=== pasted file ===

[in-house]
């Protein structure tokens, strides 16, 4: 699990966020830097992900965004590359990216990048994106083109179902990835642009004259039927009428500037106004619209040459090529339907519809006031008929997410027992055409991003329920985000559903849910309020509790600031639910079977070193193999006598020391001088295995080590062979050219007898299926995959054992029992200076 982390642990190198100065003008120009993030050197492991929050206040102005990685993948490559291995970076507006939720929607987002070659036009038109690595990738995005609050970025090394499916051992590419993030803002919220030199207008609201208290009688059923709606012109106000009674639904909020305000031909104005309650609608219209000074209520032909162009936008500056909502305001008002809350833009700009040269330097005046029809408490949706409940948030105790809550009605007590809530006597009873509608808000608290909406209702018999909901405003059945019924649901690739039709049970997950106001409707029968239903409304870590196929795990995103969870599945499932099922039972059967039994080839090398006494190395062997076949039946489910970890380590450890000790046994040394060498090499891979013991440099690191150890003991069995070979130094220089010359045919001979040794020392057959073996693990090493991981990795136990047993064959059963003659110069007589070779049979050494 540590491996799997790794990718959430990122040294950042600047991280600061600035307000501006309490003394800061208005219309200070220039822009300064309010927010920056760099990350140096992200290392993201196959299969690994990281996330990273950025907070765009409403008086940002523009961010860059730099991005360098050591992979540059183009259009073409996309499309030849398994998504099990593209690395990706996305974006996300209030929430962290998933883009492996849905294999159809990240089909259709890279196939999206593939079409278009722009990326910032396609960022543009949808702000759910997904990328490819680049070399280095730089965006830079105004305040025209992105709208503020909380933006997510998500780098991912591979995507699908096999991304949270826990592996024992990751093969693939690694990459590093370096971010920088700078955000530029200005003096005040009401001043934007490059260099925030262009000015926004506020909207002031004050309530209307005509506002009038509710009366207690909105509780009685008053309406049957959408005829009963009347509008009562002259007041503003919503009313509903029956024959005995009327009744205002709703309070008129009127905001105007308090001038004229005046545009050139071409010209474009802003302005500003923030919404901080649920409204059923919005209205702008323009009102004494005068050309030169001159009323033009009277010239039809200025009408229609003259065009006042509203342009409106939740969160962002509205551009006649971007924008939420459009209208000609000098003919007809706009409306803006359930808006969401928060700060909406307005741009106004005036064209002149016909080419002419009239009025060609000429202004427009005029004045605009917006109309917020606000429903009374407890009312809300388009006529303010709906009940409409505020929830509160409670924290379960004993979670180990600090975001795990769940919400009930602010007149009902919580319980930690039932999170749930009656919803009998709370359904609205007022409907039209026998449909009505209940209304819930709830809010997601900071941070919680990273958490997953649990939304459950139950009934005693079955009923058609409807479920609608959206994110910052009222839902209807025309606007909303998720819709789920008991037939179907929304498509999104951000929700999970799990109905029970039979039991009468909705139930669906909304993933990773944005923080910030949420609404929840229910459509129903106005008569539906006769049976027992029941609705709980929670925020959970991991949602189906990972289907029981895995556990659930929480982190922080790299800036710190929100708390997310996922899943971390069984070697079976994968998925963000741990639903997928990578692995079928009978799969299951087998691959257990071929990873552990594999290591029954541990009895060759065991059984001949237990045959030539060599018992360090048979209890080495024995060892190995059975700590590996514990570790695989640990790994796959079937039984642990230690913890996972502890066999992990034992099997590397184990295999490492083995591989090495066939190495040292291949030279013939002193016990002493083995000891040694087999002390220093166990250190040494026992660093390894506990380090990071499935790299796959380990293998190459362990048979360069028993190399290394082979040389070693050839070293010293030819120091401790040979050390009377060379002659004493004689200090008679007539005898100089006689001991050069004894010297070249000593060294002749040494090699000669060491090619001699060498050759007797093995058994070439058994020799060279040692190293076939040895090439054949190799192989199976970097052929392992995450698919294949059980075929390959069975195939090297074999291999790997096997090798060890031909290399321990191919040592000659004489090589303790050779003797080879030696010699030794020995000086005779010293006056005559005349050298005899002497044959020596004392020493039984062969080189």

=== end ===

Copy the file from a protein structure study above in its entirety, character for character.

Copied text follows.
[in-house]
């Protein structure tokens, strides 16, 4: 699990966020830097992900965004590359990216990048994106083109179902990835642009004259039927009428500037106004619209040459090529339907519809006031008929997410027992055409991003329920985000559903849910309020509790600031639910079977070193193999006598020391001088295995080590062979050219007898299926995959054992029992200076 982390642990190198100065003008120009993030050197492991929050206040102005990685993948490559291995970076507006939720929607987002070659036009038109690595990738995005609050970025090394499916051992590419993030803002919220030199207008609201208290009688059923709606012109106000009674639904909020305000031909104005309650609608219209000074209520032909162009936008500056909502305001008002809350833009700009040269330097005046029809408490949706409940948030105790809550009605007590809530006597009873509608808000608290909406209702018999909901405003059945019924649901690739039709049970997950106001409707029968239903409304870590196929795990995103969870599945499932099922039972059967039994080839090398006494190395062997076949039946489910970890380590450890000790046994040394060498090499891979013991440099690191150890003991069995070979130094220089010359045919001979040794020392057959073996693990090493991981990795136990047993064959059963003659110069007589070779049979050494 540590491996799997790794990718959430990122040294950042600047991280600061600035307000501006309490003394800061208005219309200070220039822009300064309010927010920056760099990350140096992200290392993201196959299969690994990281996330990273950025907070765009409403008086940002523009961010860059730099991005360098050591992979540059183009259009073409996309499309030849398994998504099990593209690395990706996305974006996300209030929430962290998933883009492996849905294999159809990240089909259709890279196939999206593939079409278009722009990326910032396609960022543009949808702000759910997904990328490819680049070399280095730089965006830079105004305040025209992105709208503020909380933006997510998500780098991912591979995507699908096999991304949270826990592996024992990751093969693939690694990459590093370096971010920088700078955000530029200005003096005040009401001043934007490059260099925030262009000015926004506020909207002031004050309530209307005509506002009038509710009366207690909105509780009685008053309406049957959408005829009963009347509008009562002259007041503003919503009313509903029956024959005995009327009744205002709703309070008129009127905001105007308090001038004229005046545009050139071409010209474009802003302005500003923030919404901080649920409204059923919005209205702008323009009102004494005068050309030169001159009323033009009277010239039809200025009408229609003259065009006042509203342009409106939740969160962002509205551009006649971007924008939420459009209208000609000098003919007809706009409306803006359930808006969401928060700060909406307005741009106004005036064209002149016909080419002419009239009025060609000429202004427009005029004045605009917006109309917020606000429903009374407890009312809300388009006529303010709906009940409409505020929830509160409670924290379960004993979670180990600090975001795990769940919400009930602010007149009902919580319980930690039932999170749930009656919803009998709370359904609205007022409907039209026998449909009505209940209304819930709830809010997601900071941070919680990273958490997953649990939304459950139950009934005693079955009923058609409807479920609608959206994110910052009222839902209807025309606007909303998720819709789920008991037939179907929304498509999104951000929700999970799990109905029970039979039991009468909705139930669906909304993933990773944005923080910030949420609404929840229910459509129903106005008569539906006769049976027992029941609705709980929670925020959970991991949602189906990972289907029981895995556990659930929480982190922080790299800036710190929100708390997310996922899943971390069984070697079976994968998925963000741990639903997928990578692995079928009978799969299951087998691959257990071929990873552990594999290591029954541990009895060759065991059984001949237990045959030539060599018992360090048979209890080495024995060892190995059975700590590996514990570790695989640990790994796959079937039984642990230690913890996972502890066999992990034992099997590397184990295999490492083995591989090495066939190495040292291949030279013939002193016990002493083995000891040694087999002390220093166990250190040494026992660093390894506990380090990071499935790299796959380990293998190459362990048979360069028993190399290394082979040389070693050839070293010293030819120091401790040979050390009377060379002659004493004689200090008679007539005898100089006689001991050069004894010297070249000593060294002749040494090699000669060491090619001699060498050759007797093995058994070439058994020799060279040692190293076939040895090439054949190799192989199976970097052929392992995450698919294949059980075929390959069975195939090297074999291999790997096997090798060890031909290399321990191919040592000659004489090589303790050779003797080879030696010699030794020995000086005779010293006056005559005349050298005899002497044959020596004392020493039984062969080189």